To summarize (and oversimplify) the article (read Johann Hari’s article in The Nation!),  UK Uncut began when a group of British citizens in a pub wondered why the new Conservative government in Britain is imposing the most extreme cuts to public spending since the 1920s.  Among their many observations was this:  All the cuts in housing subsidies, driving people out of their homes, are part of a package of cuts to the poor, adding up to 7 billion pounds. Yet one of Britain’s leading cellphone firms, Vodafone, owed an outstanding bill of 6 billion.
So if this one company had been made to pay its taxes, these people would not have been forced out of their homes.
These people announced a national day of protest, and soon, so many British citizens were staging protests that several Vodaphone stores were shut down.   My favorite line in this story:

“Prime Minister David Cameron wants axed government
services to be replaced by a Big Society, in which volunteers
do the jobs instead.  So UK Uncut announced it was the Big
Society Tax Collection Agency.”

The movement has indeed jumped over the ocean.  See http://usuncut.org/

In the US, $100 billion annually is lost because of corporations putting their money into offshore tax havens.   Instead of cutting funds to schools and libraries and CPB, why not just collect the  $100 billion owed to the US by corporations.

One thing you may not know, if you get your news from mainstream media (or from Fox Broadcasting, heaven forbid) — or even from NPR, which has now become dependent upon corporate sponsors — is that in Wisconsin, Governor Scott Walker — who has been in office only five weeks! — inherited a state budget surplus.  In five weeks  Governor Walker  turned the surplus into a deficit.

The governor called a special session of the state legislature and signed business tax breaks  that lower  tax revenues.  These tax breaks were not offset, and this helped turn a surplus into a deficit.  As Brian Beutler  writes in Talking Points Memo, “public workers are being asked to pick up the tab for this agenda.”  These acts by Governor Walker  turned Wisconsin’s surplus into a deficit.

Now this quote comes not from a liberal source, but from the respected financial publication  Bloomberg Businessweek:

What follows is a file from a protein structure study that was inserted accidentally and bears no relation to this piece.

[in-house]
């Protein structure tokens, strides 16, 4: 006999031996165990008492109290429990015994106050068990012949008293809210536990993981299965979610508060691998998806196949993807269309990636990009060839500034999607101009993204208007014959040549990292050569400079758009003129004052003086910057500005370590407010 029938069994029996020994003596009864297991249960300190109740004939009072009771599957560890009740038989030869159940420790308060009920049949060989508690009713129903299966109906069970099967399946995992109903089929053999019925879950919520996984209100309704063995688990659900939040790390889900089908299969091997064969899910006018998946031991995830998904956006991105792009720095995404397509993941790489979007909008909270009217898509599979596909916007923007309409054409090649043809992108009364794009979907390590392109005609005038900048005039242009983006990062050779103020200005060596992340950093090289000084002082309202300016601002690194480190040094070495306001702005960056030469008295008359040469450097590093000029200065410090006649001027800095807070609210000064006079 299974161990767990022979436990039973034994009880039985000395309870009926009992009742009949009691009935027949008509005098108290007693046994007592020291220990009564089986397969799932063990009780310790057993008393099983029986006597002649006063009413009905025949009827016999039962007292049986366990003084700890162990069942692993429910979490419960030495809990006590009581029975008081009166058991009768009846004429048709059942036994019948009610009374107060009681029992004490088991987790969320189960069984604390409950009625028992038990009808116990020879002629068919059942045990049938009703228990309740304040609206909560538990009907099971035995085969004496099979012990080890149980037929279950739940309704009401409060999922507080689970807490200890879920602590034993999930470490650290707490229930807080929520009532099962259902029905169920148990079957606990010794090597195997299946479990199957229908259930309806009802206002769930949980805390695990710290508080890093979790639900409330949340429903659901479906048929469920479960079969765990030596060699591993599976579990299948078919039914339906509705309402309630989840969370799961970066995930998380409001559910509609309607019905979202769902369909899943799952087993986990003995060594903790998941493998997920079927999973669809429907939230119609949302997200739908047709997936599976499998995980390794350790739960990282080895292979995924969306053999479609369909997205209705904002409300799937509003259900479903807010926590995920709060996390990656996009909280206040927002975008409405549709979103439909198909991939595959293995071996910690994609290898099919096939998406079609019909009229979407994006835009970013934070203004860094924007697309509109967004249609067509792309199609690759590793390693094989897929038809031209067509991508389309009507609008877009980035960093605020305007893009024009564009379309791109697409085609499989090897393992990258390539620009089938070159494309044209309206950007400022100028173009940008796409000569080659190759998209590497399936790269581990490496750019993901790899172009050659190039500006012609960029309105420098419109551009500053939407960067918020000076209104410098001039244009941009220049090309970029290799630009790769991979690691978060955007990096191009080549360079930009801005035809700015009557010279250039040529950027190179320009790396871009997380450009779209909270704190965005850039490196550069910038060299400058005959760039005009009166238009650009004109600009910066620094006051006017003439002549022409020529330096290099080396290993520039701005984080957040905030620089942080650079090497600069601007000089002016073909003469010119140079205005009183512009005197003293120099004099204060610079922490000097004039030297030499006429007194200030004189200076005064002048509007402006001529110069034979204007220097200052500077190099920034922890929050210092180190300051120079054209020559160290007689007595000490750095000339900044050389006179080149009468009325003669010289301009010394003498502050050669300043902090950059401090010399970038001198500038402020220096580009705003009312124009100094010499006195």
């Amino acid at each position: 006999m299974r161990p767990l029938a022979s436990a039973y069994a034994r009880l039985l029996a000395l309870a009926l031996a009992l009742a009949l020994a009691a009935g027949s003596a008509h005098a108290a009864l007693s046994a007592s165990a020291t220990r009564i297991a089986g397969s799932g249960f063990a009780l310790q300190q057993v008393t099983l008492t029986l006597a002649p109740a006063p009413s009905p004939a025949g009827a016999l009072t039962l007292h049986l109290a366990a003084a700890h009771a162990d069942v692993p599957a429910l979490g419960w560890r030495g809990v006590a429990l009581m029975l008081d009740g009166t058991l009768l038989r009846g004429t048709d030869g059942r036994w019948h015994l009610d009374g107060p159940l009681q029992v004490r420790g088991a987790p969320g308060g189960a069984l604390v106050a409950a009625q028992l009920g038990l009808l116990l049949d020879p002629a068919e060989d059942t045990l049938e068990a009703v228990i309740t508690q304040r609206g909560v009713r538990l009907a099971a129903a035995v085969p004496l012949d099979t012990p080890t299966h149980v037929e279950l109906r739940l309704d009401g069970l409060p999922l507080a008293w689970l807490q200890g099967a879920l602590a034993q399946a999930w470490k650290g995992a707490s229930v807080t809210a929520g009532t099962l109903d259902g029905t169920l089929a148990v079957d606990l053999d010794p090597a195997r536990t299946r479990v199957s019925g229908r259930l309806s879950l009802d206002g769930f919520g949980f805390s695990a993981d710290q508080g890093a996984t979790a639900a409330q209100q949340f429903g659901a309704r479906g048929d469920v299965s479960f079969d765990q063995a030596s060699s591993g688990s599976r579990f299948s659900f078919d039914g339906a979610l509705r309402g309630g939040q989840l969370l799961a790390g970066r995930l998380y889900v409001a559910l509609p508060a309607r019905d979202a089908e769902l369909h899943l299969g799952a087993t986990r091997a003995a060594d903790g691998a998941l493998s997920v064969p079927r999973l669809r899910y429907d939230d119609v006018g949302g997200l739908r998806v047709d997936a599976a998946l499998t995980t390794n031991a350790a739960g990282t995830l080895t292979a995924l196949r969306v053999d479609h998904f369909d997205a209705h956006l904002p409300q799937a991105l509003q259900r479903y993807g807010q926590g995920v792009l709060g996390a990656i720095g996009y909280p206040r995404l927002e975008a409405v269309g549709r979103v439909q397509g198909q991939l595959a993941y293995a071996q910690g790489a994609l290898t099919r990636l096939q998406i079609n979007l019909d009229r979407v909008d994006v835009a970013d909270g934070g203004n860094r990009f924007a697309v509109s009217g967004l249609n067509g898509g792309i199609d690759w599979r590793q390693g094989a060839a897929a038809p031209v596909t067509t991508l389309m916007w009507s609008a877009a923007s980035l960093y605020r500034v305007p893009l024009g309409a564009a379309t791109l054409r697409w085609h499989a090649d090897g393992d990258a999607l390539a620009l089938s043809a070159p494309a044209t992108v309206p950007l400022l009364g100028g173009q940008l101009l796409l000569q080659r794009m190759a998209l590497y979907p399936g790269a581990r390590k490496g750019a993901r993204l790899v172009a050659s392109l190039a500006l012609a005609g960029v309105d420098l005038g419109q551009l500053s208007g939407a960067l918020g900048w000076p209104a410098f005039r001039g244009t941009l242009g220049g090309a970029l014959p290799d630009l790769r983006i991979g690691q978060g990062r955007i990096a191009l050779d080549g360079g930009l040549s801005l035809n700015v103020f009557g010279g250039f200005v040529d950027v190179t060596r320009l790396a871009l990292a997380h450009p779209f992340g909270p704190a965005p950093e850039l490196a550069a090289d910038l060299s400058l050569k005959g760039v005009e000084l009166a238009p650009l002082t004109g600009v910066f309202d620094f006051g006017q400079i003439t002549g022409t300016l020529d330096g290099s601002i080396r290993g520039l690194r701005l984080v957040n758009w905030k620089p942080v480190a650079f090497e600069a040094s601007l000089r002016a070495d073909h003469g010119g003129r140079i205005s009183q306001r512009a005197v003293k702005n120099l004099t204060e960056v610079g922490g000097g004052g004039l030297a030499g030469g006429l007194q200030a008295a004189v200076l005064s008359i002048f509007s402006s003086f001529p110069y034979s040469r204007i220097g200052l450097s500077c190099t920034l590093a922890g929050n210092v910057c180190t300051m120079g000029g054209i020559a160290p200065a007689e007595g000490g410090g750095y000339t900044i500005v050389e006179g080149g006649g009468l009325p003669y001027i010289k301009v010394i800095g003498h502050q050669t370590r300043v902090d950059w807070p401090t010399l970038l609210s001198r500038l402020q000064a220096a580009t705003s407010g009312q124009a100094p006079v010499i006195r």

Walker and other Republican leaders in the state have made a big deal of the “gold-plated pensions” of state workers, yet median state and  local pensions in Wisconsin are less than $23,000. Fewer than 2 percent receive pensions of $100,000, the threshold bantered around in the ress as commonplace. These pensions are most likely the managers and top administrators, as well as senior police and firefighters, who, coincidentally, are excluded from Walker’s draconian legislation.

According to the non-partisan Government Accountability Office, 83 of the top 100 publicly traded corporations that operate in the US exploit corporate tax havens. Since 2009, America’s most profitable companies,  including Exxon, GE, and Bank of America such all paid a grand total of $0 in federal income taxes to Uncle Sam.

I hope this movement swells beyond containment.   I will not start a chapter in Winston-Salem, but if one does form I will join it.


http://www.flickr.com/photos/ettervor/

American Theocracy

Posted in "North Carolina", Local Government, Religion, Winston-Salem by helenofmarlowe on February 23, 2010

It was a circus, the county commissioners meeting tonight.   I have photos and video, but I don’t have the heart to post them.

The people in our large overflow room singing Christian hymns.

The shouted and hollered Amens and Yesses! when speakers spoke about Jesus.

The buses — I have photos of the church buses lined up along Chestnut Street — this is what our democracy (theocracy?) has become.   It will not be on your tv.

I am so disheartened, I am going to bed, simply to get this day over with.

Bob, and one retired Baptist minister who said he was also a member of the ACLU (and was booed for it) were the only speakers who asked them to let this drop. All the other speakers invoked the name of Jesus as they successfully urged our commissioners to go forward in our march to theocracy.

A man sitting behind me hollered,  If they don’t want to pray, they can stay at home!

I turned around and said to him, What if they have county business?

Bob leaned over to me and said,

You have to look on these people without  hating them.  Don’t hate them.

Well I don’t, of course, but was sorely annoyed.

Church buses herd the troops

When the group broke out in song, in a Christian hymn (clearly practiced and on cue) I felt disheartened.  Bob, with his philosophical and moral strength, just smiled at me and said,

That was an interesting moment to observe.

We have a major university in our city.

Not one Wake Forest University  professor– not one professor of history, not one professor of religion, not one professor came out to identify the misrepresentations made tonight about our history and our constitution.

We also have a state university here.   If there were any representatives from Winston-Salem State University, they did not get media coverage and I am not aware of their presence.  It was needed.

Seven hundred sheep getting off church buses, and with very few exceptions,those reliable few, our citizens declared this a Christian nation.

Commissioners Beaufort Bailey, Ted Kaplan, and Walter Marshall cast minority votes against the appeal.